Monday, April 21, 2008

Mothers Acting Up

Did you know that Mothers Day was originally founded as an act of peaceful protest? From Wikipedia:

In the United States, Mother's Day was loosely inspired by the British day and was imported by social activist Julia Ward Howe after the American Civil War. However, it was intended as a call to unite women against war. In 1870, she wrote the Mother's Day Proclamation as a call for peace and disarmament. Howe failed in her attempt to get formal recognition of a Mother's Day for Peace. Her idea was influenced by Ann Jarvis, a young Appalachian homemaker who, starting in 1858, had attempted to improve sanitation through what she called Mothers' Work Days. She organized women throughout the Civil War to work for better sanitary conditions for both sides, and in 1868 she began work to reconcile Union and Confederate neighbors. In parts of the United States it is customary to plant tomatoes outdoors after Mother's Day (and not before).

When Jarvis died in 1907, her daughter, named Anna Jarvis, started the crusade to found a memorial day for women. The first such Mother's Day was celebrated in Grafton, West Virginia, on 10 May 1908, in the church where the elder Ann Jarvis had taught Sunday School. Grafton is the home to the International Mother's Day Shrine. From there, the custom caught on — spreading eventually to 45 states. The holiday was declared officially by some states beginning in 1912. In 1914 President Woodrow Wilson declared the first national Mother's Day, as a day for American citizens to show the flag in honor of those mothers whose sons had died in war.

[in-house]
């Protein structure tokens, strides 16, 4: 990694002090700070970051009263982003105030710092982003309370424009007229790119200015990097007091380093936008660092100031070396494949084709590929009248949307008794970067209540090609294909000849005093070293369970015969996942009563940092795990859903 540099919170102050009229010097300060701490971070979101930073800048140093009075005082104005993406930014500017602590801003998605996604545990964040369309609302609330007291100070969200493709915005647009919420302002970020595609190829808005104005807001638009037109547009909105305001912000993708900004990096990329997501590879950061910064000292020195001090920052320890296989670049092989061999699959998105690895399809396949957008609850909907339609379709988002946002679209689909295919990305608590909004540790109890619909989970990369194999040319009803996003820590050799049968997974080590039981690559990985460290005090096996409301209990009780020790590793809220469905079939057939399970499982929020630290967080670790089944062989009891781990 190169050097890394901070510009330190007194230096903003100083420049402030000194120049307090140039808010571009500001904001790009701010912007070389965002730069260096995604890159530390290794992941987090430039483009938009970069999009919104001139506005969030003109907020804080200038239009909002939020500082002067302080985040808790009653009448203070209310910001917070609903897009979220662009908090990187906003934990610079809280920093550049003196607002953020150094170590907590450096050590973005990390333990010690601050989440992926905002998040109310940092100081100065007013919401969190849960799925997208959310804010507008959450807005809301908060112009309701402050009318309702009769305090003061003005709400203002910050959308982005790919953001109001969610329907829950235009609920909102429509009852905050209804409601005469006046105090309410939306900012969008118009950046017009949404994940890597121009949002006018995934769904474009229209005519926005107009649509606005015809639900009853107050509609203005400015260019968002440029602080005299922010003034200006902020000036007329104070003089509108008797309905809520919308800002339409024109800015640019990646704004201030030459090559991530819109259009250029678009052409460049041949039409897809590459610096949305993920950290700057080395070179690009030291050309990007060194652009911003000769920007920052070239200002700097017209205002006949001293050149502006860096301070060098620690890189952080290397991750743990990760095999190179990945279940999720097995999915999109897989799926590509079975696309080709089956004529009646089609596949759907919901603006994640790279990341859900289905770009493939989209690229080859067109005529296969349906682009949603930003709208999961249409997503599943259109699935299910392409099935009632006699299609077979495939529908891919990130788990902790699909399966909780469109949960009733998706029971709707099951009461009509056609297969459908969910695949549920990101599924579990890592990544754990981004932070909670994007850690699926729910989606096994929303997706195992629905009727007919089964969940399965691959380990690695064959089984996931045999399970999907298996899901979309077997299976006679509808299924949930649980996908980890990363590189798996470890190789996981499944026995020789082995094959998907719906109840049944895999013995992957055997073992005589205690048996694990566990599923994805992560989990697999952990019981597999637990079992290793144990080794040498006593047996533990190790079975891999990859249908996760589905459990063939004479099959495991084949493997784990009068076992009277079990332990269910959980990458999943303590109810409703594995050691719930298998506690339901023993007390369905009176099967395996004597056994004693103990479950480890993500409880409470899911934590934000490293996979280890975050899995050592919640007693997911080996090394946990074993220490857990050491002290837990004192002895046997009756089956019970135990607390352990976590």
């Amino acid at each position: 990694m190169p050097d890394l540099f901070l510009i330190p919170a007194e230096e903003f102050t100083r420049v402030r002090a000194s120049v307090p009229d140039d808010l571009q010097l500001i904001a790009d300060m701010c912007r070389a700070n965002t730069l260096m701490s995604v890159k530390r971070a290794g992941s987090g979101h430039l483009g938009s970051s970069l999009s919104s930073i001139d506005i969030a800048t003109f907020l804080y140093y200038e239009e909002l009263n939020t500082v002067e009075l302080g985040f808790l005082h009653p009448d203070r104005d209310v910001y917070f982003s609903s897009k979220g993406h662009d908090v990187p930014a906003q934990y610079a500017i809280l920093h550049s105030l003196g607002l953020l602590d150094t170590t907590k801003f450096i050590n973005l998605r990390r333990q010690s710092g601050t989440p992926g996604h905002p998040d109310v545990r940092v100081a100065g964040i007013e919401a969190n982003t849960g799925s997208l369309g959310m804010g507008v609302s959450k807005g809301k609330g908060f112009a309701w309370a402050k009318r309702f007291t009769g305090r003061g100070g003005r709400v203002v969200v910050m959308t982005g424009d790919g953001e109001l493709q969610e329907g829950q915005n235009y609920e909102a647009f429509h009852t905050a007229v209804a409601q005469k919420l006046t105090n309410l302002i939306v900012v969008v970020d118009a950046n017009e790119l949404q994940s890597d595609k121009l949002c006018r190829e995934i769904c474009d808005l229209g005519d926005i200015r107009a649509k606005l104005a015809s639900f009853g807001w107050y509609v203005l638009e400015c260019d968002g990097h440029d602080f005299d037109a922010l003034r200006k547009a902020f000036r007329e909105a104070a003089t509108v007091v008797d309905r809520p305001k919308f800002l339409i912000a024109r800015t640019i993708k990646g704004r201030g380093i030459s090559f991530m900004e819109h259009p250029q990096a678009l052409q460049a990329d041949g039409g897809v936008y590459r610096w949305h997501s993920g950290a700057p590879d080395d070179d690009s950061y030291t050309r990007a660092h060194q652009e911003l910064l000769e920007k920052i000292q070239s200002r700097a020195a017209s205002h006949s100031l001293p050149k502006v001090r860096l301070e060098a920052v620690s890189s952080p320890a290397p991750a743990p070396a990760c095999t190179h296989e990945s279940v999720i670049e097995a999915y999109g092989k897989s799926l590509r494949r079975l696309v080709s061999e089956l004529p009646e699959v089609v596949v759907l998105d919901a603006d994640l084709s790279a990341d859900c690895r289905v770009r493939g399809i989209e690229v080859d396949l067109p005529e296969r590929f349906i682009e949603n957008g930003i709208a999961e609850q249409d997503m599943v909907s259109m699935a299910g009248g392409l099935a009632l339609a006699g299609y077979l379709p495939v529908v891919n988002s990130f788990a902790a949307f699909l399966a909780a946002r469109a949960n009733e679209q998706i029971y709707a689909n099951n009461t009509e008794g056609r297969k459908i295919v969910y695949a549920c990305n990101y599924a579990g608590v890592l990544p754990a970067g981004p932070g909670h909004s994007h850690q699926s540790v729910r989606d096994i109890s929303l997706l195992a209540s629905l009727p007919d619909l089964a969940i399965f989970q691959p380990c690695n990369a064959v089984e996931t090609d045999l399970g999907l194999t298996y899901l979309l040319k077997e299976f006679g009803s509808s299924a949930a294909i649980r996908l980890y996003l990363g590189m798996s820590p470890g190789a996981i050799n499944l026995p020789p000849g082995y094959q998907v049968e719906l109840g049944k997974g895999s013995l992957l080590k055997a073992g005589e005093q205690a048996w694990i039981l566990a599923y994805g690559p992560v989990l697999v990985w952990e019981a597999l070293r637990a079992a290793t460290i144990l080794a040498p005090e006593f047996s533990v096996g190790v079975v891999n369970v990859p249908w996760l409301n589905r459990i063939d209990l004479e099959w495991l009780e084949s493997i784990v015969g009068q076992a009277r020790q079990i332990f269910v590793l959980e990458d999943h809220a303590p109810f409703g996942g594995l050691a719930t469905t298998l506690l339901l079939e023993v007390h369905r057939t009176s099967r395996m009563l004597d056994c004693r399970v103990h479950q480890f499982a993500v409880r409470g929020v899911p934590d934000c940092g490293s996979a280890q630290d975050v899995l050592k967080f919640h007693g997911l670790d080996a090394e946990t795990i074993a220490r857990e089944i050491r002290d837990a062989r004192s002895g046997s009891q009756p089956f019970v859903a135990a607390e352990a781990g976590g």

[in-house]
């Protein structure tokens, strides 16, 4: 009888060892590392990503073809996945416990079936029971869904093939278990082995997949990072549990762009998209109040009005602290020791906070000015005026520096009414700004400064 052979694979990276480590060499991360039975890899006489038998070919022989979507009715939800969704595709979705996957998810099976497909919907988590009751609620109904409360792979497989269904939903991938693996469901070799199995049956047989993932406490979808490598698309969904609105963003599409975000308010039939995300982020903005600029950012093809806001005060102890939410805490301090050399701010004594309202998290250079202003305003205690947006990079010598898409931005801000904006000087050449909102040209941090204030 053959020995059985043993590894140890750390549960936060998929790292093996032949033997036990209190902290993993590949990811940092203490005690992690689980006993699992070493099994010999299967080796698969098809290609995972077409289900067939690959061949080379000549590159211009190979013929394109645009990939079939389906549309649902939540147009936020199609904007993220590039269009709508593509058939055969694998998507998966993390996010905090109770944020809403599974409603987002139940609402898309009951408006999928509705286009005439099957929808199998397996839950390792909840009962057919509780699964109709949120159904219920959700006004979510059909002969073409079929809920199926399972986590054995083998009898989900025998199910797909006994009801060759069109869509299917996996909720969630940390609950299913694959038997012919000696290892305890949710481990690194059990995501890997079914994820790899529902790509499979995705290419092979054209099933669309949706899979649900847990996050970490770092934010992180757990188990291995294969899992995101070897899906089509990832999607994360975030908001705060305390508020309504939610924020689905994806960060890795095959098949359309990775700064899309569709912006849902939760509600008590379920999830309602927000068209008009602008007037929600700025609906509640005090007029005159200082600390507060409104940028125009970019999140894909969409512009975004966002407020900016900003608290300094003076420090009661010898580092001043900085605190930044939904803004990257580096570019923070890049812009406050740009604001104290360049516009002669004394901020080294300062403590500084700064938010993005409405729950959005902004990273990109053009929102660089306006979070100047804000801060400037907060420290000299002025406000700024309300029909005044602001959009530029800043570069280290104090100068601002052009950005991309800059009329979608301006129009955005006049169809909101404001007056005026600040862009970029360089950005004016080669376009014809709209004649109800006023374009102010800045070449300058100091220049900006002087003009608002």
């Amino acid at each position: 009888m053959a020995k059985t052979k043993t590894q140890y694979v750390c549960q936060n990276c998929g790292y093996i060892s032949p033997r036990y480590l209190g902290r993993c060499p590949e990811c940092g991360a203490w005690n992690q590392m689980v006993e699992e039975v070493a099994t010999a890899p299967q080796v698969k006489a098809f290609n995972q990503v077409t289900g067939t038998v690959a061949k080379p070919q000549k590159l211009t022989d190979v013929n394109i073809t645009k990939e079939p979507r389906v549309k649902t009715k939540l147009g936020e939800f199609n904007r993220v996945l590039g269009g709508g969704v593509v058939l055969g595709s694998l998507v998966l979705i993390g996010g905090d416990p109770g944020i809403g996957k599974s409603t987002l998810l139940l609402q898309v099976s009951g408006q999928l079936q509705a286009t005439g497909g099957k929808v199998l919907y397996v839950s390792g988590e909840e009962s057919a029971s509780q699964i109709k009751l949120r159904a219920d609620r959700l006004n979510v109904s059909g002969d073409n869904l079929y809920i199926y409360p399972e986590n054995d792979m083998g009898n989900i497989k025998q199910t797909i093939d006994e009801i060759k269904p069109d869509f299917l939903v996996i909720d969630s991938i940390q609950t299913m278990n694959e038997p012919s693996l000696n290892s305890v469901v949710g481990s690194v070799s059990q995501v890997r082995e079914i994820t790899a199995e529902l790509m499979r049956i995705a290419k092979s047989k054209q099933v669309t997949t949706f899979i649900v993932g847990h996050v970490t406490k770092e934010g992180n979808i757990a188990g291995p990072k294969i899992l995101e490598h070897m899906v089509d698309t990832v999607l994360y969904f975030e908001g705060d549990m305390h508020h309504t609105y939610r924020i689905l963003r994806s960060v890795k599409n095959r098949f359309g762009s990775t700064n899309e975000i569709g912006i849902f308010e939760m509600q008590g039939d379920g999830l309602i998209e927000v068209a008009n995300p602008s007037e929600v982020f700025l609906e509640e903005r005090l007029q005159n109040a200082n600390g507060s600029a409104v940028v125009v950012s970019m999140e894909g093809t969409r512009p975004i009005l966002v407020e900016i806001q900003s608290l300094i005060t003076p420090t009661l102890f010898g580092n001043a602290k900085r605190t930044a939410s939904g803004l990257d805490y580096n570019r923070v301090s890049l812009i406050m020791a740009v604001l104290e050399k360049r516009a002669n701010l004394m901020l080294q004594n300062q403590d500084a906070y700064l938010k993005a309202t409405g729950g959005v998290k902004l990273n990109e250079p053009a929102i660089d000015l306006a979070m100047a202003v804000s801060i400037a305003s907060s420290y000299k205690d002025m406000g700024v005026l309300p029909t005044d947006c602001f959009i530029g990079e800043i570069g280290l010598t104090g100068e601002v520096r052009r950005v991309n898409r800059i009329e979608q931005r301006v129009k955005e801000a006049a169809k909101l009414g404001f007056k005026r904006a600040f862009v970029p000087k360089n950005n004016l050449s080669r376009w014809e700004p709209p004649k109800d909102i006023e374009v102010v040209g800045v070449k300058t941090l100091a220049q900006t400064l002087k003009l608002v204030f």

Nine years after the first official Mother's Day, commercialization of the U.S. holiday became so rampant that Anna Jarvis herself became a major opponent of what the holiday had become. Mother's Day continues to this day to be one of the most commercially successful U.S. occasions. According to the National Restaurant Association, Mother's Day is now the most popular day of the year to dine out at a restaurant in the United States.

So after you're done eating out somewhere, come meet other mamas in front of Mothersville and get your parade on!

Memphis Reclaiming Mother's Day Parade
Hosted by Memphis Mothers Acting Up (MAU)

Sunday May 11
3-6 PM in Cooper-Young
(Meet at Mothersville, parade to celebration at
Peabody Park)

Around the world, mothers and others are uniting into a gigantic, educated, noisy and powerful lobby to reclaim the original peaceful purpose of Mothers' Day and mobilize for the wellbeing of all children. Memphis Mothers Acting Up invites you to be part of this exuberant revolution. Active local mama leaders will be honored by Memphis MAU during the
celebration. Please join with us in celebrating exemplary mother leadership right here in our home city!!

Kids of all ages, mothers and others are welcome. Costumes, festive hats, stilts, strollers, skates, bikes and trikes

When mothers lead, generations follow!

For more info, visit

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